May 20, 2016

By Katrina Goodrich

I used to believe that I was a Mary. I was that girl who would be sitting at Jesus’ feet soaking in His presence and learning from Him while he taught. I never compared myself with Martha, the one in the background making sure the tasks of running a household are accomplished in a timely manner so everything runs seamlessly as possible. Martha was the one who chose poorly — so being like her is probably not a good choice, right?

Here’s the problem: I (and I suspect most women) feel much more like Martha than Mary. We are busy working full-time jobs as well as taking care of the kids and keeping track of everyone’s schedules. Even women who elect to be a stay-at- home mom often have dozens of things to accomplish each day. And who are we kidding, children are a 24/7 workplace. Sometimes you feel like you are the glue holding everything together and you’ve been slowly eroding away, becoming less effective with time. I imagine how Martha must have been feeling: a pile of things to be done and no one but her to do it, with a house full of company. I find myself sympathizing with Martha. Then I come to this realization: I am Martha much more often than I am Mary.

Sometimes I feel like I’m the team of one running to keep the world working. It’s usually when I get to that point that I begin to feel like I’m picking up everyone else’s slack. I’ve worked myself into the ground because I want everything to be perfect. I feel like perfection is the expectation and I have this innate need to meet it — no matter how impossible. From here two things can happen: I keep trying to do it all and implode. Or I look at those around me and can tell you everything they are doing that is hindering me from getting my stuff done and how they could be more helpful. Bam! That is what got Martha in trouble.

Trouble came for Martha, not because she was working, but because she forgot to take time to sit at Jesus’ feet and satisfy her own spiritual needs. I was recently privileged to attend a workshop given by John Chandler of the Spence Network. He spoke of the DNA of the Bible being covenant relationship and kingdom responsibility — Mary and Martha, respectively. You need both to progress in your relationship with Christ. John described the relationship between the strands as a “rhythm” rather than “balance.” I love that description because it takes some pressure off.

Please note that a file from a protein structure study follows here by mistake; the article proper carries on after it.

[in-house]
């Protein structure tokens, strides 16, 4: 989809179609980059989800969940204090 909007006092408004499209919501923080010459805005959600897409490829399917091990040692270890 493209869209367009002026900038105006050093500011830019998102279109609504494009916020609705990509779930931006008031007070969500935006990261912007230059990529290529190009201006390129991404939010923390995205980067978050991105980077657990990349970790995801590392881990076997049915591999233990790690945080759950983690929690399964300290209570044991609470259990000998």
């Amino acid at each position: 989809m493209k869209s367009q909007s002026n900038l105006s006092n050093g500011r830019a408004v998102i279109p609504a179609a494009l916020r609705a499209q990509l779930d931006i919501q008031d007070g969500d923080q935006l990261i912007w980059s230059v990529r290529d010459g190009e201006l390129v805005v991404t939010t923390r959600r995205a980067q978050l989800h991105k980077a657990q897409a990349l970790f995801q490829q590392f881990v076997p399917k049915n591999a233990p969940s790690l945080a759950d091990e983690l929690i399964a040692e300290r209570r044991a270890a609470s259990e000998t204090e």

Being in balance is a really tricky thing to do. Balance sometimes requires contortions of which I am not capable. Rhythm, on the other hand, allows for more freedom of movement. I can work on both sides of the helix without feeling like I need to be both at the same time in equal measure. Sometimes you spend more time on one strand than the other and that’s OK! The problem comes when you only tend to one or the other. Martha forgot to feed the relationship and was only working on responsibility (a state, which based on feedback to this workshop, most of us are in). Again I’m going to use John Chandler’s words because they hit a chord with me. He compared spending all your time on kingdom responsibility to tachycardia. In other words, giving yourself a spiritual and potentially real-life heart attack. Not good. Spending all your time as Mary isn’t good either (al a James 2: faith without works is dead/bradycardia).

Jesus’ admonishment to Martha begins to take on a whole new meaning. He isn’t undervaluing her work but rather telling her she needs to take time at the other end of the pendulum — spend quality time with him.

Evaluate your rhythm: Are you spending time with both your relationship and responsibility? The amount of time doesn’t have to be equal, but are you heavily skewed in one direction (95%/5%)? If so, perhaps you need to think about adjusting your rhythm.

Clip to Evernote